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Re: we were attacked

On Sat, Apr 08, 2006 at 02:46:47PM +1000, Craig Sanders wrote:
> On Sat, Apr 08, 2006 at 02:03:49AM +0300, Juha-Matti Tapio wrote:
> > Problems like this aren't simple to diagnose on webhosting
> > environments.
> actually, they're not that hard - you can find most of them by grepping
> for half a dozen or so likely strings in the apache access log - "wget",
> "curl", "snarf", "/bin/sh", "/bin/perl", ";", and as a last resort,
> "%20" (for encoded space characters which nearly all shell exploits will
> have in them)

Yes, the most common attempts to generic software like Mambo and Awstats etc
can be found like that. But I am seeing more and more attacks using POST and
often to PHP scripts that some customer created by themselves. Usually the
only indication in the access log of something going wrong is the frequency
of some POST request. If some sites receives 5 POST requests per day to some
script and suddenly there are 20 some day from one IP address, it might
indicate a problem. But that is difficult to notice with grep.

> this is really basic sysadmin stuff - anyone who can't do it has no
> business operating a publicly accessible server on the internet.

There really are not that many sysadmin's who have the intuition required to
successfully hunt for these in all possible scenarios. I think the entrance
point has been found in all the cases that I have been involved in, but that
has required quite a lot of experience in knowing what to look for.

Besides, pretty much all attackers are incompetent and they do not seem to
know how to hide themselves well. Therefore often the best way to look for
them is to look for the clumsy attempts to hide (" " as directory name, "vi"
as binary name, etc). I would hate to think what a really talented attacker
could do.

> > and there could also be a lot of users whose scripts might have been
> > the cause.
> if you allow users to upload their own scripts, then you should make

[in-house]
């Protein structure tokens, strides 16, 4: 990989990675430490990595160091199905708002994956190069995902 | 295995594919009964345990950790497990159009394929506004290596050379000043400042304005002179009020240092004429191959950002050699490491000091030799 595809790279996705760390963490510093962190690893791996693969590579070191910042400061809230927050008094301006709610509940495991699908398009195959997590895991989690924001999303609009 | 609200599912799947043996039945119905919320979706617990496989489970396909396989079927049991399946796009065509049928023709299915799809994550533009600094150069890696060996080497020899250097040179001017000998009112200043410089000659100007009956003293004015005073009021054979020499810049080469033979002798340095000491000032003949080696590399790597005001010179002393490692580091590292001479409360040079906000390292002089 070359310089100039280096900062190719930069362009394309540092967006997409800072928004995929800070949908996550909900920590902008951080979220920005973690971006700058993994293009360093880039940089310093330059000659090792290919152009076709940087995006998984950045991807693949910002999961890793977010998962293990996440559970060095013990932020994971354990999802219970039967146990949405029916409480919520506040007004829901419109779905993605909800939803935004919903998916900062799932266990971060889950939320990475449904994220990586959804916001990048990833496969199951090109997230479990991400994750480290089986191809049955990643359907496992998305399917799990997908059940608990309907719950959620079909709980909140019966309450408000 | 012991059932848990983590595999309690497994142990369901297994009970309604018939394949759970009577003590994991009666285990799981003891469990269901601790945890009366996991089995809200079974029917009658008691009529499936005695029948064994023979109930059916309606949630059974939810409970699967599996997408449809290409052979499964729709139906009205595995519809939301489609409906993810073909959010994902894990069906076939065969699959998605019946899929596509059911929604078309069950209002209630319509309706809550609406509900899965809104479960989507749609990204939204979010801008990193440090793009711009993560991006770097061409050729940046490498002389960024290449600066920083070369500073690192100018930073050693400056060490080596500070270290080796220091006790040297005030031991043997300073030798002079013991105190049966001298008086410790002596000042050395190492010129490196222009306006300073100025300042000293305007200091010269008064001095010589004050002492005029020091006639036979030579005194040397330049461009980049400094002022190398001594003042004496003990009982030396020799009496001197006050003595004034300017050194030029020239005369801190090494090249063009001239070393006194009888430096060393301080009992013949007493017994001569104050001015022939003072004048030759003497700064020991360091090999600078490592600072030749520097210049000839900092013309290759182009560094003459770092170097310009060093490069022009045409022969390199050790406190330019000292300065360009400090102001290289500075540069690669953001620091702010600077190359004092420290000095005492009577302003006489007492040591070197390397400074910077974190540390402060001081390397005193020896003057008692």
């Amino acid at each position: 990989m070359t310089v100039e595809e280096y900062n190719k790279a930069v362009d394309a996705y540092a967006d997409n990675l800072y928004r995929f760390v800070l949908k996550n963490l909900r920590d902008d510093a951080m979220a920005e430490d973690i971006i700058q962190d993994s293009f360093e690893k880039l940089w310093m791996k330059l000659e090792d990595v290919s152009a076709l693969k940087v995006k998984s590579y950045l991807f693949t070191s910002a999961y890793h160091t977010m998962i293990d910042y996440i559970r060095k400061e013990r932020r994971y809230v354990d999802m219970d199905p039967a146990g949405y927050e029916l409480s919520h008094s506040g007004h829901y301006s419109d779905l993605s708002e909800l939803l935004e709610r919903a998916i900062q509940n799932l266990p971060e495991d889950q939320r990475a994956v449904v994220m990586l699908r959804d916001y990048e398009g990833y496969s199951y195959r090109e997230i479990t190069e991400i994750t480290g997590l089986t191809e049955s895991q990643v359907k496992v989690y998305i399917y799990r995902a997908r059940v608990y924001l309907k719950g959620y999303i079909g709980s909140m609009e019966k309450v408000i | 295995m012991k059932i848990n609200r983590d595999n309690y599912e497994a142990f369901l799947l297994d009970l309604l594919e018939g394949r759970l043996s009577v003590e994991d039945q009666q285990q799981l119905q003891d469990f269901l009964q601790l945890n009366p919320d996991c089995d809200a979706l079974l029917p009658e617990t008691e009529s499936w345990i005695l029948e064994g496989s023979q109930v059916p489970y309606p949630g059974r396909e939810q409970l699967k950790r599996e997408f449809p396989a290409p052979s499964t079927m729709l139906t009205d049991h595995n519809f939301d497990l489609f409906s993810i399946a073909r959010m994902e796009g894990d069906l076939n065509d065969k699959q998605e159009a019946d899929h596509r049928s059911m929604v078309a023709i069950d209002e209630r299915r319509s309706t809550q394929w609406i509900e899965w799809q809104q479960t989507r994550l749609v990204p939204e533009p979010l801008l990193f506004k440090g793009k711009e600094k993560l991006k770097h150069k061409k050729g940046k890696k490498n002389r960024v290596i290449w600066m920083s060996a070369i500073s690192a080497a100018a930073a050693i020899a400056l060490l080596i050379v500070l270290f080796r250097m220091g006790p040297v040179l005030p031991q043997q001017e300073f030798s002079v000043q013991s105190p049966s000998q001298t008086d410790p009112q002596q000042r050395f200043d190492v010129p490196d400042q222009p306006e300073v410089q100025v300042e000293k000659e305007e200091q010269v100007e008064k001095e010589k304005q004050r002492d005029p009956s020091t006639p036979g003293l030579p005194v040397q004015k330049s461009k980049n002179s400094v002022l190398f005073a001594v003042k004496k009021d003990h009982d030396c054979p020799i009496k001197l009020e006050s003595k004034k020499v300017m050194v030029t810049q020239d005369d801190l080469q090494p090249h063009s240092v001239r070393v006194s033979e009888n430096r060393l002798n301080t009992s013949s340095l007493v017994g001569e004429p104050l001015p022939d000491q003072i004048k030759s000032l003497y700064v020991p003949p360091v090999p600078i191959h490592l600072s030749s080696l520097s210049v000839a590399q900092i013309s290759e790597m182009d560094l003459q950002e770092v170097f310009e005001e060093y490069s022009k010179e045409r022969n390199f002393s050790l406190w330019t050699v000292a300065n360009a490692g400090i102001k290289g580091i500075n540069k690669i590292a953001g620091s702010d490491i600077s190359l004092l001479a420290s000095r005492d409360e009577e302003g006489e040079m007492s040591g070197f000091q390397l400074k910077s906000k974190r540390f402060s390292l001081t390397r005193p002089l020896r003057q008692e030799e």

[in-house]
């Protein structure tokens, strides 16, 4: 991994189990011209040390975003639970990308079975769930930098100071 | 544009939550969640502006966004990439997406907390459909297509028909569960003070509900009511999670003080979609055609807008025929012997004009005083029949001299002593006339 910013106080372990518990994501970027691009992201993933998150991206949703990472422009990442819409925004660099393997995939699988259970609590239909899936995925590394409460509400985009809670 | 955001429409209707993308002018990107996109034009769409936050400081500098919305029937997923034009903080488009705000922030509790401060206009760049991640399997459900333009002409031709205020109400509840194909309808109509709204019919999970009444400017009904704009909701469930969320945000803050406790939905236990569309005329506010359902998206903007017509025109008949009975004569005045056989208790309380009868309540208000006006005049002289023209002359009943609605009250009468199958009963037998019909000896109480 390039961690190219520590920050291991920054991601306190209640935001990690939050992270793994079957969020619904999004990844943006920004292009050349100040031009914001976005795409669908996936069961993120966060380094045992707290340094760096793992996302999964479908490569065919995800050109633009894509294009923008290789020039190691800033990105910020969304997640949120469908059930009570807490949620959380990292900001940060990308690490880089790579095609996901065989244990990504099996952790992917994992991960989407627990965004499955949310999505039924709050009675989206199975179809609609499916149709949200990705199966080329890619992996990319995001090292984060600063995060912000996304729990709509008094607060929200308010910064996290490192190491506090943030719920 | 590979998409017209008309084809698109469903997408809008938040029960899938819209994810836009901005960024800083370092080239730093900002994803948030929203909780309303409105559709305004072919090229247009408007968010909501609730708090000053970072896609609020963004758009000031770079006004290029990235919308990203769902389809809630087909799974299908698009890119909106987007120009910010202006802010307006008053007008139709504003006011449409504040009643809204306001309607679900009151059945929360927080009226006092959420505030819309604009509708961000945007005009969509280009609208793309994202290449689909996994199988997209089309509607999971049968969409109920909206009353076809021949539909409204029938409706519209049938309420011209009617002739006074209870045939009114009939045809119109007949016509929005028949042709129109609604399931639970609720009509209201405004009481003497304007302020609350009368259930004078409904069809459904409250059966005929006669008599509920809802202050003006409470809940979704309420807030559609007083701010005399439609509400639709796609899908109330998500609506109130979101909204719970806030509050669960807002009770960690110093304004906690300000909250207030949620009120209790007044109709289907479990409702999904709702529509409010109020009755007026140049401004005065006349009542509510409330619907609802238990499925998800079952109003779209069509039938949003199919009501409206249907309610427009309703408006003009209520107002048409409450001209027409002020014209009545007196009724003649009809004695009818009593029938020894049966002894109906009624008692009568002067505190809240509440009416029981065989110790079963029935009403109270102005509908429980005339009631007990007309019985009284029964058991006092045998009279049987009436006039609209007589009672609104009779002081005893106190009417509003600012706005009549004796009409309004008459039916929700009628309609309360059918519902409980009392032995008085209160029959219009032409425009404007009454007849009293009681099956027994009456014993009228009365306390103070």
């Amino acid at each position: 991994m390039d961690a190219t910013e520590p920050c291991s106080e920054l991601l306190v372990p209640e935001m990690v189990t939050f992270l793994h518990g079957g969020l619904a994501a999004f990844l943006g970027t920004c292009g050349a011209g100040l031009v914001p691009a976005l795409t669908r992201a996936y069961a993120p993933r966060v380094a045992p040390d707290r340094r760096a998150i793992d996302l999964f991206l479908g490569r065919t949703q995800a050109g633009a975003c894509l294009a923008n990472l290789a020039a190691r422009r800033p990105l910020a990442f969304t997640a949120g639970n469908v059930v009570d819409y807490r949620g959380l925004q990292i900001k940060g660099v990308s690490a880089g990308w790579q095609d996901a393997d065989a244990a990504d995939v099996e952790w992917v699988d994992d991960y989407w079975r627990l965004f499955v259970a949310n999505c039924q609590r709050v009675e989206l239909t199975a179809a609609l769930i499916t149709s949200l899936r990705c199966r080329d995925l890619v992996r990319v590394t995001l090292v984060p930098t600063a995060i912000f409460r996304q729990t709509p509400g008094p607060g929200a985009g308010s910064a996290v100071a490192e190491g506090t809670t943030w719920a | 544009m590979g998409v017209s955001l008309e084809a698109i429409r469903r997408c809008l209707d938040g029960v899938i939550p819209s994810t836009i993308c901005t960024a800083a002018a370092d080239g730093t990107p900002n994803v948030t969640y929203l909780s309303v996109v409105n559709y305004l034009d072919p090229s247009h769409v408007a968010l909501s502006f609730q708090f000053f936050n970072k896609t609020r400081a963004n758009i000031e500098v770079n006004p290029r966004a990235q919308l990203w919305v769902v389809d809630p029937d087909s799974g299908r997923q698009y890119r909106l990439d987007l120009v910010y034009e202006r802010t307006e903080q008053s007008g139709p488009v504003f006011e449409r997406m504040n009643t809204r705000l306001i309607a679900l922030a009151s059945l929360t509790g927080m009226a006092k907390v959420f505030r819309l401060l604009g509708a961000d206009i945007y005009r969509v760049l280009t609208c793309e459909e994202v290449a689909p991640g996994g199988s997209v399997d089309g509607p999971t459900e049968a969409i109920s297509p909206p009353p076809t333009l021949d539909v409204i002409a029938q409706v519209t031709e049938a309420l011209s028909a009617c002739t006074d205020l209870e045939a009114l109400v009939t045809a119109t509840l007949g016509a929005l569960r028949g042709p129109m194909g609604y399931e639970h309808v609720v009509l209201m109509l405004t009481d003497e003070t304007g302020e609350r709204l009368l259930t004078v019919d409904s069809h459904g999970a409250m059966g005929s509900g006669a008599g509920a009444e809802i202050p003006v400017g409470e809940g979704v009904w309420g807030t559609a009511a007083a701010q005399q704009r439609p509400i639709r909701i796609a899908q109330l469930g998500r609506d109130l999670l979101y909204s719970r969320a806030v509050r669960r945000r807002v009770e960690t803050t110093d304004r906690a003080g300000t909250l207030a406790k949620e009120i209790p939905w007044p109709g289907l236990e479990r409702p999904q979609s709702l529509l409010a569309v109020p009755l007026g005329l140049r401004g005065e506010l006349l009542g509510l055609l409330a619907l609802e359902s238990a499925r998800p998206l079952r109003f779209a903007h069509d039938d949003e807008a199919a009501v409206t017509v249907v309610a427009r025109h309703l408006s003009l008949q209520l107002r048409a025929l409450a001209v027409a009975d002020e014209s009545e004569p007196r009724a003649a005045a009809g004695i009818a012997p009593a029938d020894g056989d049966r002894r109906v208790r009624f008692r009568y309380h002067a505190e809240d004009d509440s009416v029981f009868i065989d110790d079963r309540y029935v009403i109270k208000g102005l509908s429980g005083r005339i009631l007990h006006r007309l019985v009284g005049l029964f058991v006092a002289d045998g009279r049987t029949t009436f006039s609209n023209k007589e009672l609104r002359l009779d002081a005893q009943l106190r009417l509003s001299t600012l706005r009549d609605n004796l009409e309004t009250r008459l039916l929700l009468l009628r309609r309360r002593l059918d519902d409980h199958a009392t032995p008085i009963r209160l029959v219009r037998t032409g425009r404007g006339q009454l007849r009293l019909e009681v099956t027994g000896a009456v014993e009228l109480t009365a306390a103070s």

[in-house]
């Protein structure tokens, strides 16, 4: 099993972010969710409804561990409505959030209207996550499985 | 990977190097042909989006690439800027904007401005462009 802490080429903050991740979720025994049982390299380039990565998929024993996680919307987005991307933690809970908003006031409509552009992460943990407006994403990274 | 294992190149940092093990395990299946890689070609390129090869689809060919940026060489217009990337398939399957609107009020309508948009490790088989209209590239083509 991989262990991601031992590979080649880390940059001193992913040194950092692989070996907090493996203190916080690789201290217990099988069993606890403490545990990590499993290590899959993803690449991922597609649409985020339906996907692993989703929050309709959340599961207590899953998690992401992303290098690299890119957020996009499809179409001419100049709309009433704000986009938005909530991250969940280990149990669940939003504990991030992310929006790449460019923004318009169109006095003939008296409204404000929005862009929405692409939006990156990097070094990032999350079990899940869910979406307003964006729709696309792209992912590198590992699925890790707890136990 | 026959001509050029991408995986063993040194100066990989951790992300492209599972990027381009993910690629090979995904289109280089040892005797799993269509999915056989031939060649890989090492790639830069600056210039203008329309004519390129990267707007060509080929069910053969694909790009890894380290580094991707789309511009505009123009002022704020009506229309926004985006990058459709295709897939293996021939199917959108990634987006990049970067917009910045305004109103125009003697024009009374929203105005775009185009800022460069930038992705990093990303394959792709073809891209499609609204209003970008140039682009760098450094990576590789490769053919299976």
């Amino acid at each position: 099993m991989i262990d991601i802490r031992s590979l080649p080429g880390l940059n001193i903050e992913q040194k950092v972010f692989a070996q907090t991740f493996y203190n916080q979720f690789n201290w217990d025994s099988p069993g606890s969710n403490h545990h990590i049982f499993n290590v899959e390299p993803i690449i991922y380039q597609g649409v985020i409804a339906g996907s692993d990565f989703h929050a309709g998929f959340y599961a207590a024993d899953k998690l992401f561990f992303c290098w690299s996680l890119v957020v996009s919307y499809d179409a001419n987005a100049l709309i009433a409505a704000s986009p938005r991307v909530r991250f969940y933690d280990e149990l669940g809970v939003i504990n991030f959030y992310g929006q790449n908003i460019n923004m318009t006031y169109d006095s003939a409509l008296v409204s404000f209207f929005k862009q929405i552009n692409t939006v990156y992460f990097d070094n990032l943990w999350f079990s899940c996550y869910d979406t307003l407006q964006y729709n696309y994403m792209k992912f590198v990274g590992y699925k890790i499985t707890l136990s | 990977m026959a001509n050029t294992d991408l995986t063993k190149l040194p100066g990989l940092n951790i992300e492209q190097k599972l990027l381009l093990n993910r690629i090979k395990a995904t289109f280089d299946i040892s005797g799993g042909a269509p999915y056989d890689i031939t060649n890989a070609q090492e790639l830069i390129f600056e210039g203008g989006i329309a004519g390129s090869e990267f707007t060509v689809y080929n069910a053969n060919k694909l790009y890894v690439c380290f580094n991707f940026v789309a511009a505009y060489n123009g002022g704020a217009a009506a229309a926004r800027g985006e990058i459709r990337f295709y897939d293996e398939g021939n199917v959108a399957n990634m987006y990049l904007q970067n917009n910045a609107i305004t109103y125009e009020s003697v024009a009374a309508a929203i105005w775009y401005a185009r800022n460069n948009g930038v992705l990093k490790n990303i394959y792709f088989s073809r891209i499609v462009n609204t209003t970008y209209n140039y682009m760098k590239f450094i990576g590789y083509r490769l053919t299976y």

> clear in your terms and conditions that you can and will delete without
> further notice any that are found to be a security or resource-hogging
> problem.

I agree with this. Any entrance point that are found out must be taken care
of immediately.

> > I do not think it is reasonable to take more drastic countermeasures
> > immediately if there are no signs of attempts to gain root. 
> you have no way of knowing exactly what they've done, what they might do
> in future, or what someone else might do in exploiting the same hole.
> you have to assume the worst.

But the customers can not be trusted in the first place. They could be
willfully or by accident misusing the system (even if I trusted the
customer, someone could have stolen their password). There really needs to
be a trigger level for assuming the worst. I personally will not take the
system down for reinstall or boot from a clean media for review if there is
no sign of attempts to break further system security (for example some
downloaded exploits). If someone just coded poor PHP scripts and allowed
mail() header injection or downloaded an irc-bot, I would not expect the
worst at that point.

> i've had so few compromised machines because a) i've regarded it as a
> duty to keep my knowledge of security issues up-to-date, and b) i've
> always been both strict and ruthless in what i've allowed to be run
> on them. i've banned known bad scripts like MW's garbage (in fact,
> banned whole classes of scripts - like all "formmail" type scripts
> except for the one that I personally supplied), made rules restricting
> certain behaviours (e.g. any script that sends mail has to conform to my
> standards so that it cant be abused by spammers)

As nice as it would be, I do not think it is realistic to expect everyone to
have the resources and capability to review all customers scripts.

In some cases it could even be a problem with regard to local privacy laws.

I second your point about formmail-scripts. From what I have seen, the most
common goal of an attacker is to find a compromised script that can send
spam. A lot of these compromises can be avoided by providing a secure
version and making the customers use it.

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